Anand Restaurant (vegetarian South Indian restaturant where a lunch can be had for under $2)
Peshawari Restaurant (the upscale restaurant at Sonarbangla serving food from Afghanistan)
Silver Chimney Restaurant (the first restaurant by Salt Lake swimming pool where we all ate dinner)
Bira rural home (the place where we all did fishing and the fish that was caught was fried and served)
City Center Mall (the place where we all went regularly for meals and shopping in Calcutta)
Handicrafts Fair (the place selling all the Bengal handicrafts)
Grand Hotel (the old Victorian era hotel where we went for afternoon tea)
Mani Square Mall (another major mall in Calcutta)
Ambience Mall (the largest mall in Delhi where we all ate at the legendary Nirula's restaurant)
Leh palace (the 1,000 year old palace that is the epicenter of Leh)
Japanese shanti stupa (11,000 feet and relatively new Budhist stupa)
Leh town (at 10,000 feet the center of Ladakh District with its numerous shops and restaurants)
Himis monastery (at 10,000 feet that represents one branch of Tibetan Budhism)
Kargil Road (that meanders through the Ladakh range and leads to the 1999 Kargil battleflield)
Indo-China friendship road (that connects Leh to Srinagar)
Shey palace (at 11,000 feet with one of the largest Buddha statue in the World)
Indus river (Ladakh)
Ganges/Hooghly river (Calcutta)
Jamuna river (Agra and Delhi)
Primitive restroom (at the restaurant outside Shey palace, where everyone went neverthless)
Budhist scholar (who came and spoke to us about the basis of Budhist philosophy)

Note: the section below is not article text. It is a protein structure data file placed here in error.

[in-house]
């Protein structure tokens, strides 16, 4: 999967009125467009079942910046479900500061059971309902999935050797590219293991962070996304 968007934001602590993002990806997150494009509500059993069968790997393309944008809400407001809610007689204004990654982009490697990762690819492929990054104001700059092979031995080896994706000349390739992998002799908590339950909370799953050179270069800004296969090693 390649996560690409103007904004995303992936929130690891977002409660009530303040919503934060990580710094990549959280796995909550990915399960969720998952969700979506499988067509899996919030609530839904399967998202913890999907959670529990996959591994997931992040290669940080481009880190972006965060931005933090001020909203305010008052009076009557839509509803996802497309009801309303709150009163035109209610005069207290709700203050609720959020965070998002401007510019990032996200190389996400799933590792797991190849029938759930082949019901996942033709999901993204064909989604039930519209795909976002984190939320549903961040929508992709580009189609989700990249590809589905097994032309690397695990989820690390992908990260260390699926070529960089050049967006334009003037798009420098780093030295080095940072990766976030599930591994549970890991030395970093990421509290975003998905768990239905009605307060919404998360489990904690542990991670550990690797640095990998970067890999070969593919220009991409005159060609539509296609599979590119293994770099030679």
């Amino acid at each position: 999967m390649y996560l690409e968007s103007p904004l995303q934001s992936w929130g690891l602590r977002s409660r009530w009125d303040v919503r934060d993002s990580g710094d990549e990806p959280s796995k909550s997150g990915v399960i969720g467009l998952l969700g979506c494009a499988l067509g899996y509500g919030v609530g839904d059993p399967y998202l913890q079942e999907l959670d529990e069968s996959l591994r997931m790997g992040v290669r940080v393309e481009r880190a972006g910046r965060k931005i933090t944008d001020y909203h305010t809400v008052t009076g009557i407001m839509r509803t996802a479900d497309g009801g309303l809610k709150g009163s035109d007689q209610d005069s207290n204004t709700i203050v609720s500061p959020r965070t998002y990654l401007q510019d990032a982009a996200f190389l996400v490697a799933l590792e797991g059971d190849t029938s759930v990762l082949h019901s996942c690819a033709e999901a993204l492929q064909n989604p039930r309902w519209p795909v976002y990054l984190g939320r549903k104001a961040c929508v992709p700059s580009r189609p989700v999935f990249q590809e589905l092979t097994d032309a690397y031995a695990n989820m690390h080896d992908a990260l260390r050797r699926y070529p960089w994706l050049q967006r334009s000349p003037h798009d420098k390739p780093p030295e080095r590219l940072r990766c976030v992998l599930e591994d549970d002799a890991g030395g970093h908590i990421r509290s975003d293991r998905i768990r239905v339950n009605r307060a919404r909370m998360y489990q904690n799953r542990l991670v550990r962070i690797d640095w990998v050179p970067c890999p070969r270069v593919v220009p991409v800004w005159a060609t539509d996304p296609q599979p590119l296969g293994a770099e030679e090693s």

Sunshine café Leh (where we all ate together)
Leh Tibetan refugee shops (these were all over Leh and some students did ethnographic research there)
Alchi monastery (1,000 years old continuously operating monastery where I was rebuked by the monks)
Picnic by mountain stream (a spot that was chosen randomly and provided a peaceful place to eat)
Tibetan kitchen (the restaurant that was always crowded in Leh)
Confluence of Zangstra and Indus river (where one could see the different colors of the water)
Dinner at Namgyal place (with Mr. Dorjee who treated us to a fantastic meal)
Mitra dancing to Swati singing (somewhat emberassing but fun)
Khandri-la highest motorable road at 18,000 feet (the treachosous drive upto a point where it was nearly impossible to breathe)
Delhi guest house (spread out over three houses in CR Park with G1373 becoming the congregation point)
GK 2 market (where we went for the first lunch in Delhi)
Swagath restaurant (the restaurant where we ate the first lunch in Delhi after coming back from Leh)
Falling sick (Erin, Tracy and somewhat Kiki and Tania)
Driving around Delhi (to see the epicenter of Indian politics)
Humayun Tomb (that was the prototype for the Taj Mahal)